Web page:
Forgive me if this has already been touched on but …
The article doesn’t mention one important factor – whether internal combustion or electric vehicles, it still takes x amount of energy to move people and goods, If everyone switched to EVs overnight, their vehicles would still need electricity for their batteries, which is generated by the electric companies, which are powered by fuels that come from big oil – primarily.
How devastating EVs will be to oil companies seems to hinge on how energy efficient EVs are. In other words, unless EVs require substantially less energy to move x weight over x distance, then roughly the same amount of fuel will be required to provide the energy to do so. Currently, big oil is in the best position to provide that fuel – unless nuclear power dramatically improves safety and public opinion and/or alternative energy sources such as wind and solar make significant improvements in distribution.
I tried to keep the article focused, but you are right to express concern about what fuel will be used to generate the electricity. I strongly believe it will be wind and solar, simply because they are cheaper than fossil fuels already in sunny locations, and their prices are falling at dramatic rates. Natural gas is improving too, but not at a rate fast enough to keep up.
The majority of new generation going onto the grid is renewable. All of this electricity will, by definition, be stored in batteries, and the cars can come back home to recharge during peak production hours. All told, I think that A-EVs will be powered by clean energy based on price alone.
Big power plants are more efficient and better maintained than your car, so there is some advantage. But as my post above relates, electric bikes are all that’s needed for probably half of in City trips. Electric bikes use something like 30 to 50 times less electricity than an electric car. But more important they take up some 10 times less space, thus reducing congestion and cutting the need for parking lots which are enormously wasteful of space. This will lower the price of urban land and make actual destinations closer together without huge parking lots and wider than needed roads.
Lunacycle.com has single-handedly lowered the price of powerful electric bikes by half.
How will the electricity be generated that is needed to charge the batteries?
Right now, solar is the cheapest electricity going on the grid, so the presumption is that it will dominate for EV charging in the future.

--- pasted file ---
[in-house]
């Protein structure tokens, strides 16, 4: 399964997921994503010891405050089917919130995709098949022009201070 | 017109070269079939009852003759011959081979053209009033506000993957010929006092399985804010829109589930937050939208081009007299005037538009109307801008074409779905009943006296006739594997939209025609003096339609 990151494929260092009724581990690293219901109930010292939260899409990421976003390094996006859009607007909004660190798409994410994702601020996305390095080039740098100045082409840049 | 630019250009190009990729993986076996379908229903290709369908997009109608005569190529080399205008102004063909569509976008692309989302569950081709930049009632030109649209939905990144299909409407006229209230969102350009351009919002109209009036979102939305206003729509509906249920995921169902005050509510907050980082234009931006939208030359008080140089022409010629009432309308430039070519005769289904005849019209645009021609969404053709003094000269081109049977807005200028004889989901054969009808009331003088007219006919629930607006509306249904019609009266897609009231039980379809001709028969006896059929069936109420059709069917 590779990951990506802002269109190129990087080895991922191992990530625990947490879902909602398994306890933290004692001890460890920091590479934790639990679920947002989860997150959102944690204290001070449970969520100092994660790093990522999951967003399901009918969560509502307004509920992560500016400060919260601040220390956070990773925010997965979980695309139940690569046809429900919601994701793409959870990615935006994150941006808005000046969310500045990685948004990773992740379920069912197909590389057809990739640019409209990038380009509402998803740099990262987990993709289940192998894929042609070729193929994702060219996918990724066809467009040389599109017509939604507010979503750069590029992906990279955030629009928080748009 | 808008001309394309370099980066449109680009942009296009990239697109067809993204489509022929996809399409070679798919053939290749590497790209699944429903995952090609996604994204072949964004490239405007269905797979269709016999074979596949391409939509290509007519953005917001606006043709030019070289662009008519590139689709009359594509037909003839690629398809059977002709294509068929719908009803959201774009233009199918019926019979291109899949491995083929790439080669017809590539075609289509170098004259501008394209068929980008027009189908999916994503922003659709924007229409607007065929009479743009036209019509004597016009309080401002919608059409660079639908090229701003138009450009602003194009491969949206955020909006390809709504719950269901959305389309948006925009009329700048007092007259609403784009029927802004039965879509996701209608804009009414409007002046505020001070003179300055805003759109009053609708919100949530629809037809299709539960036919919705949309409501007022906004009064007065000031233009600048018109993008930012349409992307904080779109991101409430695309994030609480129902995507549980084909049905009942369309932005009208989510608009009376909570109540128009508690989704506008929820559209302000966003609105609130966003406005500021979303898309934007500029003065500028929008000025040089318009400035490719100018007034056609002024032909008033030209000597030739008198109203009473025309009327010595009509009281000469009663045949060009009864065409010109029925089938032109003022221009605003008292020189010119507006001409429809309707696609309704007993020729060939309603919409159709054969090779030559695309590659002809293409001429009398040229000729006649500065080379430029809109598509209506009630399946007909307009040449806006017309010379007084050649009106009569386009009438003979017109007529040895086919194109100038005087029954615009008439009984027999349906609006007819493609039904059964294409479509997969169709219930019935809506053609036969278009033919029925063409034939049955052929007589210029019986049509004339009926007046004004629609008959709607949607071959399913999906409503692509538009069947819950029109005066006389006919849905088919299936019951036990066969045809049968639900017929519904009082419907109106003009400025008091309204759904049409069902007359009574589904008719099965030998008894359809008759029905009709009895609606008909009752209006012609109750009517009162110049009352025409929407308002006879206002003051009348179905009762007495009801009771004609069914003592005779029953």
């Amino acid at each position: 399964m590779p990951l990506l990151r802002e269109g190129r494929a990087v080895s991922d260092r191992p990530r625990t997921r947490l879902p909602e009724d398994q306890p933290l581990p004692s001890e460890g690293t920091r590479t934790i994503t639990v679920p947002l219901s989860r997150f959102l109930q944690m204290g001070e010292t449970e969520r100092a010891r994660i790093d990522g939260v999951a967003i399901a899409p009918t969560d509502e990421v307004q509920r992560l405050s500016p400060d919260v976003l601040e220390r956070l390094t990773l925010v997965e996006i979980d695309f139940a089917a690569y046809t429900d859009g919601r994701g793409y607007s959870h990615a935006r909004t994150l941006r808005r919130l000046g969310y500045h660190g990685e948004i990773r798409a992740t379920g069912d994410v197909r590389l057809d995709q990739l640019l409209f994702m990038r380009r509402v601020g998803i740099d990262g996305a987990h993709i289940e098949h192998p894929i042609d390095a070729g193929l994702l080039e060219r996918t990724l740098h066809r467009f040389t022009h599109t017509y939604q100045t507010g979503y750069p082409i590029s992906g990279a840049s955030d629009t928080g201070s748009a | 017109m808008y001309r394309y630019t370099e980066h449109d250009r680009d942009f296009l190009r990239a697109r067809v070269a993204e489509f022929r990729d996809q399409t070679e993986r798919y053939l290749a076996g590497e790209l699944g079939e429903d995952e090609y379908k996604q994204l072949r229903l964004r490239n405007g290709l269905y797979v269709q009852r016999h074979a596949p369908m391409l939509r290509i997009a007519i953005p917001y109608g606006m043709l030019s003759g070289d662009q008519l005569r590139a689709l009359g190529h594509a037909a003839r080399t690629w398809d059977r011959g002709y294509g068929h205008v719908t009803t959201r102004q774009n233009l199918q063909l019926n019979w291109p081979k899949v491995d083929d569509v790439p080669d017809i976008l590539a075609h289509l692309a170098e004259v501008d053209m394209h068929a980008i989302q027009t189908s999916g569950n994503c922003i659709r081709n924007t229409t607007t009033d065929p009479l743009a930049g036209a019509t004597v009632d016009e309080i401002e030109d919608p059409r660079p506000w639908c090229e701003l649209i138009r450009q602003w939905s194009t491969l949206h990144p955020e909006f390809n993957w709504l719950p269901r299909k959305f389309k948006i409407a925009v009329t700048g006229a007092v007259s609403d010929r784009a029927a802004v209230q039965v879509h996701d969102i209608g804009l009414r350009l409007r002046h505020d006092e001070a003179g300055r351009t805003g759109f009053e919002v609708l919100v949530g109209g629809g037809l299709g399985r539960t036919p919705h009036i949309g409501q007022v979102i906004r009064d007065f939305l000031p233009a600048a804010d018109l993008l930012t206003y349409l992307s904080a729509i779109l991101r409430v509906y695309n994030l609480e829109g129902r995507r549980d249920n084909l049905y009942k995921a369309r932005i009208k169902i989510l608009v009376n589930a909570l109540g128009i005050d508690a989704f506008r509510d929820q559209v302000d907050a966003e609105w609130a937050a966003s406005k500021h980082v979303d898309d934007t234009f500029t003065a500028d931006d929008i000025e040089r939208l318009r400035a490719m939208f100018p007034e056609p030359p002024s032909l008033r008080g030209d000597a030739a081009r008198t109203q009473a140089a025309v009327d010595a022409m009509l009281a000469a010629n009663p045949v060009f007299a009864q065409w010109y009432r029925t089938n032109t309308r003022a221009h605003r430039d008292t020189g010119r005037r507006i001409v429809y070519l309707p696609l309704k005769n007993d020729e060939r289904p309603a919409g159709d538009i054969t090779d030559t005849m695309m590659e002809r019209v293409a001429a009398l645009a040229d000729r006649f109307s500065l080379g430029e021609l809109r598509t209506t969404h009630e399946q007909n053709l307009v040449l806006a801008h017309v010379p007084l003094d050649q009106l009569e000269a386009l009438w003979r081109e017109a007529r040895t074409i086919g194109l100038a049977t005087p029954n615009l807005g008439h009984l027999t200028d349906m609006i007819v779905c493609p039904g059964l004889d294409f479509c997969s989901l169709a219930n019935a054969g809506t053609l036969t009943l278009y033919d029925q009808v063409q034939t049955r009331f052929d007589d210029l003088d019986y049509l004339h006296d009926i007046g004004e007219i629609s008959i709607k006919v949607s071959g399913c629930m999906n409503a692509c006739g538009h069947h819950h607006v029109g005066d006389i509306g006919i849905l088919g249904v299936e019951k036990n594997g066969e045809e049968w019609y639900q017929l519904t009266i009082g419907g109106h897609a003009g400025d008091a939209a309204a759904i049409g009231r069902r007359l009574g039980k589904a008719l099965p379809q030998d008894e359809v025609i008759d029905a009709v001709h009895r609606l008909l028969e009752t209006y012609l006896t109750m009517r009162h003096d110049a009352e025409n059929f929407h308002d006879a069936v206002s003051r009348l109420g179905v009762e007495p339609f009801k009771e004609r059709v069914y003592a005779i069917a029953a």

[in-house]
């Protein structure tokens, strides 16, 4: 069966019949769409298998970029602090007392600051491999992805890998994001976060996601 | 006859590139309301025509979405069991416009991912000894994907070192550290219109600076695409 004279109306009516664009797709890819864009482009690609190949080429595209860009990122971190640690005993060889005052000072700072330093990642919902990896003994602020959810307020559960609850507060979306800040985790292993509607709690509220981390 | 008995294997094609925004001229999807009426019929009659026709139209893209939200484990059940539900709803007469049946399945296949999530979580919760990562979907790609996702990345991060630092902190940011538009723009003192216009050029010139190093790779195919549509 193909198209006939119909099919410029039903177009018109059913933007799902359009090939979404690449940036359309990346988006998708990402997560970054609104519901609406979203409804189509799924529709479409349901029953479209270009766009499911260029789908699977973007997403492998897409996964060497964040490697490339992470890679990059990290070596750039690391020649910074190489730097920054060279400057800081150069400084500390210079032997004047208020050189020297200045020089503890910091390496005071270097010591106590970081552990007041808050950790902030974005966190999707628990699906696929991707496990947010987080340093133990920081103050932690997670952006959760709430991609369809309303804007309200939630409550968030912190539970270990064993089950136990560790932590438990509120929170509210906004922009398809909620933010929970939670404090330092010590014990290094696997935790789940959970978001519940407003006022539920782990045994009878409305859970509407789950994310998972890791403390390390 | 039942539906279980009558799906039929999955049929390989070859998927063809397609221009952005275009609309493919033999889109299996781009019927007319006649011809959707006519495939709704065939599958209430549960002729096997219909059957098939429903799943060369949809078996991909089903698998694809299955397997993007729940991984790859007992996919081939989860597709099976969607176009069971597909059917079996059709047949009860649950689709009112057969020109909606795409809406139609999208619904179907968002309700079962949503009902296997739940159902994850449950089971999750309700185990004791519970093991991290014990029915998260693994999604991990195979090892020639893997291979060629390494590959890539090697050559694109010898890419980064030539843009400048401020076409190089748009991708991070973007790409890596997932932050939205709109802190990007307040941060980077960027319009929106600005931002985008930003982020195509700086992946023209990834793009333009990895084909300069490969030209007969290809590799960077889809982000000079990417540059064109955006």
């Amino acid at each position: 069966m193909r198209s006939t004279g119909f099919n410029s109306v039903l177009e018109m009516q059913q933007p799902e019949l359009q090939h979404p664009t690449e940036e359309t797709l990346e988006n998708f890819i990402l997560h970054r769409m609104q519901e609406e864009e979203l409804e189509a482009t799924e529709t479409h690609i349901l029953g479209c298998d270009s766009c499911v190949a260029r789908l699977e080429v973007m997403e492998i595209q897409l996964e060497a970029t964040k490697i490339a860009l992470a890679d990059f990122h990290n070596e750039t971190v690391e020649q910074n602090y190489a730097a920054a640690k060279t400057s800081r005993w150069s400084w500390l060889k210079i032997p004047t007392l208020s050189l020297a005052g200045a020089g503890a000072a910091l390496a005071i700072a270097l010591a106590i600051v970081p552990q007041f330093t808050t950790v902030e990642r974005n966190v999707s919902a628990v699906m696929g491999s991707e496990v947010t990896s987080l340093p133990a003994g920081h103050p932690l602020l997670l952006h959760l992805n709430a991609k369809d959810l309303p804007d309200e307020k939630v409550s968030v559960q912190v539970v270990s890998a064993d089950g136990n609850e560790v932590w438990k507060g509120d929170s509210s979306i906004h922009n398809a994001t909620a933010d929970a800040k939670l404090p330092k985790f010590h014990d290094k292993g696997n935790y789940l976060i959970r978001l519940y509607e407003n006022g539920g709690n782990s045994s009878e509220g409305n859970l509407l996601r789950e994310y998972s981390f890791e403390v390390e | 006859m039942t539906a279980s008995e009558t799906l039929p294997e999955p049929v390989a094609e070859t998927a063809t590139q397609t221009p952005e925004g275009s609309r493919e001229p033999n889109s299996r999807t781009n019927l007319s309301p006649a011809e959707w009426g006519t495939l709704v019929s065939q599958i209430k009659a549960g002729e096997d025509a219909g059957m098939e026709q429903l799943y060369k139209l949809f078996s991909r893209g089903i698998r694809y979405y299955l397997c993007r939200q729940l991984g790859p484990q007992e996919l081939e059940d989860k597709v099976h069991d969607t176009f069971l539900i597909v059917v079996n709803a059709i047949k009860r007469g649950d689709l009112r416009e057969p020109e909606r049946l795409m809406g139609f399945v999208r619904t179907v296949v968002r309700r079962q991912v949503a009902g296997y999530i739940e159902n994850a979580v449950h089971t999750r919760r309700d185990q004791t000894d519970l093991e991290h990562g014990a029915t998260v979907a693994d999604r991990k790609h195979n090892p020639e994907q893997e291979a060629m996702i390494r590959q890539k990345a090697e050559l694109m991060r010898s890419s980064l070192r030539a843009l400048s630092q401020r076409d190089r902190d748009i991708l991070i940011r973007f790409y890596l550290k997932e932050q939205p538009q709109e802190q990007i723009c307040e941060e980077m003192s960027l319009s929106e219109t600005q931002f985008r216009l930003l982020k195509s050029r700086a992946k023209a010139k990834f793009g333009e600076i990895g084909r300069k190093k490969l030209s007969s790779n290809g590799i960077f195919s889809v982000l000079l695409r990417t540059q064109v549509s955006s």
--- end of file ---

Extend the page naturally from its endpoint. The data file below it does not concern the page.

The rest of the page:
The down side to cheap solar is usually that it must be paired with expensive batteries to balance the load, but of course the cars themselves are those batteries. There will have to be some fixed batteries at charging stations to prepare vehicles for the morning commute, but overall a dedicated supply of solar with a small local battery pack is likely to be cheaper than a grid tie.
Generational priorities also some into play. As a baby boomer, my love affair with the 396 Chevelle might be unending, but talk to a 16-year-old today and cars and driving do not have that kind of grip.
If you’re a serious commute away from your job, you’re imprisoning yourself in a glass and steel box for weeks out of every year. It may be comfortable, but it’s also extremely aggravating.
The economics of the conversion must also address the very real cost of wars to maintain petroleum supplies, which the nation must bear under the status quo.
I think your timeframe is optimistic because it assumes this trillion dollar industry will simply sit back and let it happen. Isn’t it more likely we have a “job protection act” lobbied for (bought by) the oil industry that bans self driving cars? Who would have the money and power to out bid them? I’m not saying they could stop it from happening, but they could sure drag it out and slow the transformation down for many years.
What “we the people” want has little influence in non-key issues, and its unlikely the typical voter is going vote based an issue they don’t understand or even know about. Obviously as it becomes standard in other places that common people political force would over ride the lobbying at some point, but that could kill a decade or more I would think. In most cases in our government what we want matters very little compared to what the money wants. At least starting out, the oil industry is the money.
Steven, I understand your point, but it relies on the narrow assumption that the industry could stop this across the globe, in every country. China in particular is running headlong towards EVs, and they lack the vested interest in maintaining the oil industry that the US does. I could say the same about Germany, France, Singapore, India, Brazil…